The minute you decide to become an entrepreneur, you have also decided to become a leader in your field of endeavor. But do you really know what it means to be a leader??? The best leaders are people who know how to lead as well as follow. Great leaders are not only prepared for good times with the business, they know how to handle bad times as well! They demonstrate calmness, smarts, and finesse in times of adversity. Having to deal with business needs and crises on an everyday basis can be extremely challenging, but you have got prepare yourself to be a great leader if you want to be a successful entrepreneur. The best way to do this is to find mentors or other business leaders who demonstrate superb leadership skills. Meet with them if you can to learn from them. You will want to know the path they took to become such excellent leaders. If you cannot meet with, simply monitory their actions and demeanors. Try to emulate them, using your own style of course, whenever you can.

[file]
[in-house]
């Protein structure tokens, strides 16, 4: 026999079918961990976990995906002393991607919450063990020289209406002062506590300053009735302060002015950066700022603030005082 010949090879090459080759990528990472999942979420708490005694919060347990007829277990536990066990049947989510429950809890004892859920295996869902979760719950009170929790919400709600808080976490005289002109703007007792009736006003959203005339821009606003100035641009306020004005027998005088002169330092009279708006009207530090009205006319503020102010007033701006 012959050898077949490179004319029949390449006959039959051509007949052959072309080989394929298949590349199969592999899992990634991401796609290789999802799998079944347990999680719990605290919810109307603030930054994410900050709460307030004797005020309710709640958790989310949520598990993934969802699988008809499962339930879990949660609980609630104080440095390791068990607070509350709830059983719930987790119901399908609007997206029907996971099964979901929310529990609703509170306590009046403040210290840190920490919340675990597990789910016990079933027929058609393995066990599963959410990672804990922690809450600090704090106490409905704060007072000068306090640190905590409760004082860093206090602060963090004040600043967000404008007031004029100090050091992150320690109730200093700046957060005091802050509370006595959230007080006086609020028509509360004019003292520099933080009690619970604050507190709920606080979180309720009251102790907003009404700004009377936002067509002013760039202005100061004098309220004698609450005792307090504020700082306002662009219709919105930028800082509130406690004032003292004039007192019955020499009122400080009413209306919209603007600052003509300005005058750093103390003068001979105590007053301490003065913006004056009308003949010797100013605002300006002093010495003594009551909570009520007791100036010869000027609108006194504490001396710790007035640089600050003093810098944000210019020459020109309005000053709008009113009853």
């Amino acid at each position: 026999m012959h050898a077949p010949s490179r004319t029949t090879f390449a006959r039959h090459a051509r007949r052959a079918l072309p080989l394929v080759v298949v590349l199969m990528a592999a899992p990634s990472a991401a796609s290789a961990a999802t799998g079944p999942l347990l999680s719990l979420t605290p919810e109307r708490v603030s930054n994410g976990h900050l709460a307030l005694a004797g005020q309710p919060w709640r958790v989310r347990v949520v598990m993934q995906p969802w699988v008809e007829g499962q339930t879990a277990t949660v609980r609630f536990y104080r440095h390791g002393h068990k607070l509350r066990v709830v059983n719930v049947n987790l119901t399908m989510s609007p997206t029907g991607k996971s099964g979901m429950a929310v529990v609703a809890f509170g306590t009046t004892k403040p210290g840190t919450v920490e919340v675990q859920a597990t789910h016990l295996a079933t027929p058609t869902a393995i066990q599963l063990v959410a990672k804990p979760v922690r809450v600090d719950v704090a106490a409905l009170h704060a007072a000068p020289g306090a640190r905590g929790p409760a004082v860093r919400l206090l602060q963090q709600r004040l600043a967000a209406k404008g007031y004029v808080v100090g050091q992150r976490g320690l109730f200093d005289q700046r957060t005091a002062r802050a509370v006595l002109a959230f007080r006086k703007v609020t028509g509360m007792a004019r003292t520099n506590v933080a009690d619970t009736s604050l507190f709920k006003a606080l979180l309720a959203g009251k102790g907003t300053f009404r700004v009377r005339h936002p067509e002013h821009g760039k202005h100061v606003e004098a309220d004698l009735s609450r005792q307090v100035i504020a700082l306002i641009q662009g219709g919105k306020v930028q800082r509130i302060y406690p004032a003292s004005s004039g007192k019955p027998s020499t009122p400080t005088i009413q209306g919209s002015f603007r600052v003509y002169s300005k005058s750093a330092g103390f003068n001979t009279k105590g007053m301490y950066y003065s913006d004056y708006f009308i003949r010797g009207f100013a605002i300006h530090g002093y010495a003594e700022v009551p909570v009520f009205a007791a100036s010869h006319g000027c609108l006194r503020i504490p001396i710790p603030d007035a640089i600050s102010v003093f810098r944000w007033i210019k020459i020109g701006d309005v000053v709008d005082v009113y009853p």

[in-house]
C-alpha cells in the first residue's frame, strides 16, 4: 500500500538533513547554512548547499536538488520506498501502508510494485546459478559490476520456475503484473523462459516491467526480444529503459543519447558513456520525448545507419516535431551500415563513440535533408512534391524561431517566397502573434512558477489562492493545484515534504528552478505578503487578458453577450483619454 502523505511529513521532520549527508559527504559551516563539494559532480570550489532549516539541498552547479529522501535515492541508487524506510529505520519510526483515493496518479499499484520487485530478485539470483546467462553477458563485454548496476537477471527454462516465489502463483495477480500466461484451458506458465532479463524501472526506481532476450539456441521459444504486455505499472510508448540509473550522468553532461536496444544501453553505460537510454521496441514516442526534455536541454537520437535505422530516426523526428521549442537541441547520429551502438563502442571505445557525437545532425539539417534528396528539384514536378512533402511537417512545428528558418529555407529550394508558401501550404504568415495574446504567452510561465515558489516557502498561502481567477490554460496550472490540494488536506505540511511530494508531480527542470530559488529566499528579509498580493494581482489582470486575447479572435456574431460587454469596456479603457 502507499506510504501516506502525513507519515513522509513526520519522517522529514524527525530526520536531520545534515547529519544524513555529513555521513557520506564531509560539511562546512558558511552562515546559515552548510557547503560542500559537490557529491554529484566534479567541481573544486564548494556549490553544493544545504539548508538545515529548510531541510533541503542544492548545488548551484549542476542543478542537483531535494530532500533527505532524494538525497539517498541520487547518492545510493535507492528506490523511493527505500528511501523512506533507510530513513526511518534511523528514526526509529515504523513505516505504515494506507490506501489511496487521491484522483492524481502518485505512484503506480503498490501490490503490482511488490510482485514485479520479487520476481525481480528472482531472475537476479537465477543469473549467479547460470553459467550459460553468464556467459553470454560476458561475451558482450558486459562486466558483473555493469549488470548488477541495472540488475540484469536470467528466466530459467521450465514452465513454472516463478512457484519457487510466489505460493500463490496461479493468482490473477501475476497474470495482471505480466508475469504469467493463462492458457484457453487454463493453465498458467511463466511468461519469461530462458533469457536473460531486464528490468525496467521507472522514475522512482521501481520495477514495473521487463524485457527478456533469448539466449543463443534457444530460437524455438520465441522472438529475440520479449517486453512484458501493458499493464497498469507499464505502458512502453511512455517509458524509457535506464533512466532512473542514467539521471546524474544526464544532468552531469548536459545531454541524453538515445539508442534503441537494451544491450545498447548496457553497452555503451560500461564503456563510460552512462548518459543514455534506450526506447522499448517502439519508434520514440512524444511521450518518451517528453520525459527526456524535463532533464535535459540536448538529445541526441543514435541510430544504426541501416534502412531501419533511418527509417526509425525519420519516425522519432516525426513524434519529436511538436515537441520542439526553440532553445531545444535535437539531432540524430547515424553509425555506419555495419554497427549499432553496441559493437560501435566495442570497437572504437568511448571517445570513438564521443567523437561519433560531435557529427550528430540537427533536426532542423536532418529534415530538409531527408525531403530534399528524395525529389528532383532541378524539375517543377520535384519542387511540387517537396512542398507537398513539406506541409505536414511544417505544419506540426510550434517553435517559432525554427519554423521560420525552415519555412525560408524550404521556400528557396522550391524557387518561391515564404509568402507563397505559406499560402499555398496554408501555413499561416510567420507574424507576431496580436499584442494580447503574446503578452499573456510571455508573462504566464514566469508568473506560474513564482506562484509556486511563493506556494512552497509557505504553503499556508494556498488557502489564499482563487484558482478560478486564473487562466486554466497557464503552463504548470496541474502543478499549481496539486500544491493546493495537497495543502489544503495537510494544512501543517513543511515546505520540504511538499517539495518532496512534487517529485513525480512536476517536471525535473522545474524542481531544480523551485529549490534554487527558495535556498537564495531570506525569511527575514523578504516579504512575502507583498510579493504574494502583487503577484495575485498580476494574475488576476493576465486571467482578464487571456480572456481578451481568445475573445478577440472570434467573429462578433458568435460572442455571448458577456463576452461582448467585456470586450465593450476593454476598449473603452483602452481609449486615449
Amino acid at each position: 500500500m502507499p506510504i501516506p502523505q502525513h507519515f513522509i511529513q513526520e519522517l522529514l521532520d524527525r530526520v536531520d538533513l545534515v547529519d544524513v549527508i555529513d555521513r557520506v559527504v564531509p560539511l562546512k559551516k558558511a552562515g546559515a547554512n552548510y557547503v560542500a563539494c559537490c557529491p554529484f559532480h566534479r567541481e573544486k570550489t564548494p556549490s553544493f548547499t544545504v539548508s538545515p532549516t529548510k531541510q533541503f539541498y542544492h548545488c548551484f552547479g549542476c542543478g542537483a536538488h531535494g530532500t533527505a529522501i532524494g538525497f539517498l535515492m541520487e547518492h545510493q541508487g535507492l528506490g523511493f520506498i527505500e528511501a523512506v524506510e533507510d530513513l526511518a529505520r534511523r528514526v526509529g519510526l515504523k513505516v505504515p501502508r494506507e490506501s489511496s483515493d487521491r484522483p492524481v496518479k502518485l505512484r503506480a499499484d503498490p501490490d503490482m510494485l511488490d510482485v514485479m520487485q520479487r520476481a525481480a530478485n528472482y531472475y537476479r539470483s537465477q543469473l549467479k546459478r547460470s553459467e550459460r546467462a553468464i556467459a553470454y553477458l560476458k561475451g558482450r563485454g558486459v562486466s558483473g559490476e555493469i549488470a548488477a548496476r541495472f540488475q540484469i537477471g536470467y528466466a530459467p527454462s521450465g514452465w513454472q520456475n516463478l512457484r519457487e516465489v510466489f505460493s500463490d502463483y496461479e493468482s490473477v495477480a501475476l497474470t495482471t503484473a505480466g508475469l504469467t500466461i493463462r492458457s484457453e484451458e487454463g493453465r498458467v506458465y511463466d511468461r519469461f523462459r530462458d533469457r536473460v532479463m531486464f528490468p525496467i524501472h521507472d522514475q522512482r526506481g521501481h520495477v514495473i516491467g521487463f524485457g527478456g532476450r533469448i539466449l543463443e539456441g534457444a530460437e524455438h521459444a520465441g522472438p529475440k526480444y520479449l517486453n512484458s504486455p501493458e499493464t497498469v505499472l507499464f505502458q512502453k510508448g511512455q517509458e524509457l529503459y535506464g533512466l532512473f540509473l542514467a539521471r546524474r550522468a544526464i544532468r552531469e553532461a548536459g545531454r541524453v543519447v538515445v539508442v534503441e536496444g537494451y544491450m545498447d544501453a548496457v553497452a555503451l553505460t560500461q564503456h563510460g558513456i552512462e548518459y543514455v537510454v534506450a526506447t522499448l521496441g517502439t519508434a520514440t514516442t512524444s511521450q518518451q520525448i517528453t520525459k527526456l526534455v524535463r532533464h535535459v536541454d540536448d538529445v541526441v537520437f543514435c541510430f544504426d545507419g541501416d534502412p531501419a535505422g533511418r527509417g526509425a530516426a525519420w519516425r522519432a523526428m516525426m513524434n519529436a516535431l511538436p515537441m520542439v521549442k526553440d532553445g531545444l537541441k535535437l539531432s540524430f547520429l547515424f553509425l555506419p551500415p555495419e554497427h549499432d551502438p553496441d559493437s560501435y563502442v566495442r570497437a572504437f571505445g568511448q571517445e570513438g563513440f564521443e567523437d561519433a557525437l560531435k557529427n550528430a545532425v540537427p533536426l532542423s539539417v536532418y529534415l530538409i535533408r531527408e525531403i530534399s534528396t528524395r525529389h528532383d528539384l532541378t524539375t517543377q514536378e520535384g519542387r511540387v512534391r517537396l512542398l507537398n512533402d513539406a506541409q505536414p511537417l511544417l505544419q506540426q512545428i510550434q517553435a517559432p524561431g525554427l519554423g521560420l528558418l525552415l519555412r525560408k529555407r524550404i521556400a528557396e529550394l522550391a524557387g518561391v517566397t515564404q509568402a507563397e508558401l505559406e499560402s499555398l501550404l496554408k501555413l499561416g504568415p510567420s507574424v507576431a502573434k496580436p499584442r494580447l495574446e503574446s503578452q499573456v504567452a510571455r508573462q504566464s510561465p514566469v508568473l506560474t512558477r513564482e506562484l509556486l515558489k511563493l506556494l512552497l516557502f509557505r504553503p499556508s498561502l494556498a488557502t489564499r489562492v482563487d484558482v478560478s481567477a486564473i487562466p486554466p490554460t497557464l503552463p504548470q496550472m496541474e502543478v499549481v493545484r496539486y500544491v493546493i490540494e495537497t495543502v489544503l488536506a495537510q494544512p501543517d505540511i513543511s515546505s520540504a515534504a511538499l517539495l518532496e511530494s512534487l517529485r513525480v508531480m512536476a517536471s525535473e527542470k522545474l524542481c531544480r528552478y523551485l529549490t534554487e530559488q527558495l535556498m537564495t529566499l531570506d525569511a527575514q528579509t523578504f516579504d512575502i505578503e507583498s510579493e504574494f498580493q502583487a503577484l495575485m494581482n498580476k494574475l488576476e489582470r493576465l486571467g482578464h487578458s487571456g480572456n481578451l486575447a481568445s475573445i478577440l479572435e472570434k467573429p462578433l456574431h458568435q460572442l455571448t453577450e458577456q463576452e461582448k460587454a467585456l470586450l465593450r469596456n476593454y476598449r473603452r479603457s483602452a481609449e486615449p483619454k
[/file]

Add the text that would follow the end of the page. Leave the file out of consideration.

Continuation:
Don’t become a victim of any of the failures above. Be proactive about the success of your business. Most importantly share this information with other black business owners that you know. The more that everyone understands the common issues that we all face makes for the more we can work together to overcome them!
Let’s get it, My Go-Getters!
XOBrought to you by:
Daymond E. Lavine